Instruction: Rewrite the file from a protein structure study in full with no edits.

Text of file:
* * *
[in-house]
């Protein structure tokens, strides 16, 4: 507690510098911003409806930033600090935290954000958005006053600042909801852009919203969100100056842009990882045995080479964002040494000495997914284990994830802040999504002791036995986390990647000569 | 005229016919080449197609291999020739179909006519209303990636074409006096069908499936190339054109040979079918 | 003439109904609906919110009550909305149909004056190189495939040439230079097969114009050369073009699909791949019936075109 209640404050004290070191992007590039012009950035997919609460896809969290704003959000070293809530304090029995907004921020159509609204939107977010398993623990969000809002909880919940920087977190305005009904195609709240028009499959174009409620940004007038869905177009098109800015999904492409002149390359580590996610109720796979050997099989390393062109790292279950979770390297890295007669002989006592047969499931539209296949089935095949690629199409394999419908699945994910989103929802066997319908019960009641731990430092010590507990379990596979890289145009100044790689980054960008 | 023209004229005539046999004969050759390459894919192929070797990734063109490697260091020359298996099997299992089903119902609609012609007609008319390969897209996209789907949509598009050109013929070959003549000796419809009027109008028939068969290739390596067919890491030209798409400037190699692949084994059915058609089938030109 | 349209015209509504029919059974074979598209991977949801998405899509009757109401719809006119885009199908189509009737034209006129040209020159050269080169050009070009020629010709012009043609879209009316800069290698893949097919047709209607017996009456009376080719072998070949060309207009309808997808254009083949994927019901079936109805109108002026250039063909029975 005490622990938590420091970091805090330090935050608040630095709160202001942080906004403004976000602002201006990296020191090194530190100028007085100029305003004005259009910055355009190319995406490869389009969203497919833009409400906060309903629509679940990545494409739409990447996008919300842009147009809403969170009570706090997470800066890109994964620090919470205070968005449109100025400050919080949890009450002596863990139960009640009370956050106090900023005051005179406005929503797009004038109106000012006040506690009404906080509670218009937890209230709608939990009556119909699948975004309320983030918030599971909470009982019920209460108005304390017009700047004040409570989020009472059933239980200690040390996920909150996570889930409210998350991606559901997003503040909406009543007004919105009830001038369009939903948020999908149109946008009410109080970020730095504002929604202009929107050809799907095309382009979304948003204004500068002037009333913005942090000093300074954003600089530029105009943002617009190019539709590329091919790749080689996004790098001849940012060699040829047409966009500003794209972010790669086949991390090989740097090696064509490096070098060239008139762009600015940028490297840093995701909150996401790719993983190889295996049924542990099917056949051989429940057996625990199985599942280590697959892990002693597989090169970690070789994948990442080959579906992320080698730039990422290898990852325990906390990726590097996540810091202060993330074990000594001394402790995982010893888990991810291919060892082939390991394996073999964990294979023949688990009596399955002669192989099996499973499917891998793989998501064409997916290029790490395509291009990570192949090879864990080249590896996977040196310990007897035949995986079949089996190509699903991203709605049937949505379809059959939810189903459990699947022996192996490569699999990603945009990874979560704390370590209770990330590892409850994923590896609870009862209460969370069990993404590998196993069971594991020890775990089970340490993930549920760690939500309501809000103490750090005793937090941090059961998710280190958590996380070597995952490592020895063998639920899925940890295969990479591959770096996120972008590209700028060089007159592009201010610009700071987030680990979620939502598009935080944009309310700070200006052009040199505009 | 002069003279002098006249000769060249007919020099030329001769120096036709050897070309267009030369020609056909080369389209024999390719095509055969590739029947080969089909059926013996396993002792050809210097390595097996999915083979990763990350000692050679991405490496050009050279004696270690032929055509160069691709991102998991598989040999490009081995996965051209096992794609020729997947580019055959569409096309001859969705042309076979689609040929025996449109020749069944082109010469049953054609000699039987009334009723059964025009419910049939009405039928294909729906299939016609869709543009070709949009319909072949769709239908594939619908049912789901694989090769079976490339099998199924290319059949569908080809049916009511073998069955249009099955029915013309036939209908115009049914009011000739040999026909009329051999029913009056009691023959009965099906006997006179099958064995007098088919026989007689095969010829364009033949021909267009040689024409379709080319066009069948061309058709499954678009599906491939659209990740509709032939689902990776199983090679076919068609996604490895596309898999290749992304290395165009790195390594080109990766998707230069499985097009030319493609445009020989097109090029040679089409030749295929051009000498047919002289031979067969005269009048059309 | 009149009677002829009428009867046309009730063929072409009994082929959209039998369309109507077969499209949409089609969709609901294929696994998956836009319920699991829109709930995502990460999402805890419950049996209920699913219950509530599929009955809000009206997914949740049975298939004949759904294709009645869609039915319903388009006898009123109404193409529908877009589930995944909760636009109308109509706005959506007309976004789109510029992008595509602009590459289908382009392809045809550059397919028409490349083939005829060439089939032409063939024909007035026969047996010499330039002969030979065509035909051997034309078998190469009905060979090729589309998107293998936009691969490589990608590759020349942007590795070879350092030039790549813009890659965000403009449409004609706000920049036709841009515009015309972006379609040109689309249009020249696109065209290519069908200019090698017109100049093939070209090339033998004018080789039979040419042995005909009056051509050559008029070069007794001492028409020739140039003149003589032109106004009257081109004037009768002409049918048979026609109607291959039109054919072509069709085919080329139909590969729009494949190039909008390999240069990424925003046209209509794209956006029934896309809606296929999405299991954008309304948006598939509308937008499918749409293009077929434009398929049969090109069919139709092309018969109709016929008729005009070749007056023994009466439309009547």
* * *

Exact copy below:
[in-house]
């Protein structure tokens, strides 16, 4: 507690510098911003409806930033600090935290954000958005006053600042909801852009919203969100100056842009990882045995080479964002040494000495997914284990994830802040999504002791036995986390990647000569 | 005229016919080449197609291999020739179909006519209303990636074409006096069908499936190339054109040979079918 | 003439109904609906919110009550909305149909004056190189495939040439230079097969114009050369073009699909791949019936075109 209640404050004290070191992007590039012009950035997919609460896809969290704003959000070293809530304090029995907004921020159509609204939107977010398993623990969000809002909880919940920087977190305005009904195609709240028009499959174009409620940004007038869905177009098109800015999904492409002149390359580590996610109720796979050997099989390393062109790292279950979770390297890295007669002989006592047969499931539209296949089935095949690629199409394999419908699945994910989103929802066997319908019960009641731990430092010590507990379990596979890289145009100044790689980054960008 | 023209004229005539046999004969050759390459894919192929070797990734063109490697260091020359298996099997299992089903119902609609012609007609008319390969897209996209789907949509598009050109013929070959003549000796419809009027109008028939068969290739390596067919890491030209798409400037190699692949084994059915058609089938030109 | 349209015209509504029919059974074979598209991977949801998405899509009757109401719809006119885009199908189509009737034209006129040209020159050269080169050009070009020629010709012009043609879209009316800069290698893949097919047709209607017996009456009376080719072998070949060309207009309808997808254009083949994927019901079936109805109108002026250039063909029975 005490622990938590420091970091805090330090935050608040630095709160202001942080906004403004976000602002201006990296020191090194530190100028007085100029305003004005259009910055355009190319995406490869389009969203497919833009409400906060309903629509679940990545494409739409990447996008919300842009147009809403969170009570706090997470800066890109994964620090919470205070968005449109100025400050919080949890009450002596863990139960009640009370956050106090900023005051005179406005929503797009004038109106000012006040506690009404906080509670218009937890209230709608939990009556119909699948975004309320983030918030599971909470009982019920209460108005304390017009700047004040409570989020009472059933239980200690040390996920909150996570889930409210998350991606559901997003503040909406009543007004919105009830001038369009939903948020999908149109946008009410109080970020730095504002929604202009929107050809799907095309382009979304948003204004500068002037009333913005942090000093300074954003600089530029105009943002617009190019539709590329091919790749080689996004790098001849940012060699040829047409966009500003794209972010790669086949991390090989740097090696064509490096070098060239008139762009600015940028490297840093995701909150996401790719993983190889295996049924542990099917056949051989429940057996625990199985599942280590697959892990002693597989090169970690070789994948990442080959579906992320080698730039990422290898990852325990906390990726590097996540810091202060993330074990000594001394402790995982010893888990991810291919060892082939390991394996073999964990294979023949688990009596399955002669192989099996499973499917891998793989998501064409997916290029790490395509291009990570192949090879864990080249590896996977040196310990007897035949995986079949089996190509699903991203709605049937949505379809059959939810189903459990699947022996192996490569699999990603945009990874979560704390370590209770990330590892409850994923590896609870009862209460969370069990993404590998196993069971594991020890775990089970340490993930549920760690939500309501809000103490750090005793937090941090059961998710280190958590996380070597995952490592020895063998639920899925940890295969990479591959770096996120972008590209700028060089007159592009201010610009700071987030680990979620939502598009935080944009309310700070200006052009040199505009 | 002069003279002098006249000769060249007919020099030329001769120096036709050897070309267009030369020609056909080369389209024999390719095509055969590739029947080969089909059926013996396993002792050809210097390595097996999915083979990763990350000692050679991405490496050009050279004696270690032929055509160069691709991102998991598989040999490009081995996965051209096992794609020729997947580019055959569409096309001859969705042309076979689609040929025996449109020749069944082109010469049953054609000699039987009334009723059964025009419910049939009405039928294909729906299939016609869709543009070709949009319909072949769709239908594939619908049912789901694989090769079976490339099998199924290319059949569908080809049916009511073998069955249009099955029915013309036939209908115009049914009011000739040999026909009329051999029913009056009691023959009965099906006997006179099958064995007098088919026989007689095969010829364009033949021909267009040689024409379709080319066009069948061309058709499954678009599906491939659209990740509709032939689902990776199983090679076919068609996604490895596309898999290749992304290395165009790195390594080109990766998707230069499985097009030319493609445009020989097109090029040679089409030749295929051009000498047919002289031979067969005269009048059309 | 009149009677002829009428009867046309009730063929072409009994082929959209039998369309109507077969499209949409089609969709609901294929696994998956836009319920699991829109709930995502990460999402805890419950049996209920699913219950509530599929009955809000009206997914949740049975298939004949759904294709009645869609039915319903388009006898009123109404193409529908877009589930995944909760636009109308109509706005959506007309976004789109510029992008595509602009590459289908382009392809045809550059397919028409490349083939005829060439089939032409063939024909007035026969047996010499330039002969030979065509035909051997034309078998190469009905060979090729589309998107293998936009691969490589990608590759020349942007590795070879350092030039790549813009890659965000403009449409004609706000920049036709841009515009015309972006379609040109689309249009020249696109065209290519069908200019090698017109100049093939070209090339033998004018080789039979040419042995005909009056051509050559008029070069007794001492028409020739140039003149003589032109106004009257081109004037009768002409049918048979026609109607291959039109054919072509069709085919080329139909590969729009494949190039909008390999240069990424925003046209209509794209956006029934896309809606296929999405299991954008309304948006598939509308937008499918749409293009077929434009398929049969090109069919139709092309018969109709016929008729005009070749007056023994009466439309009547």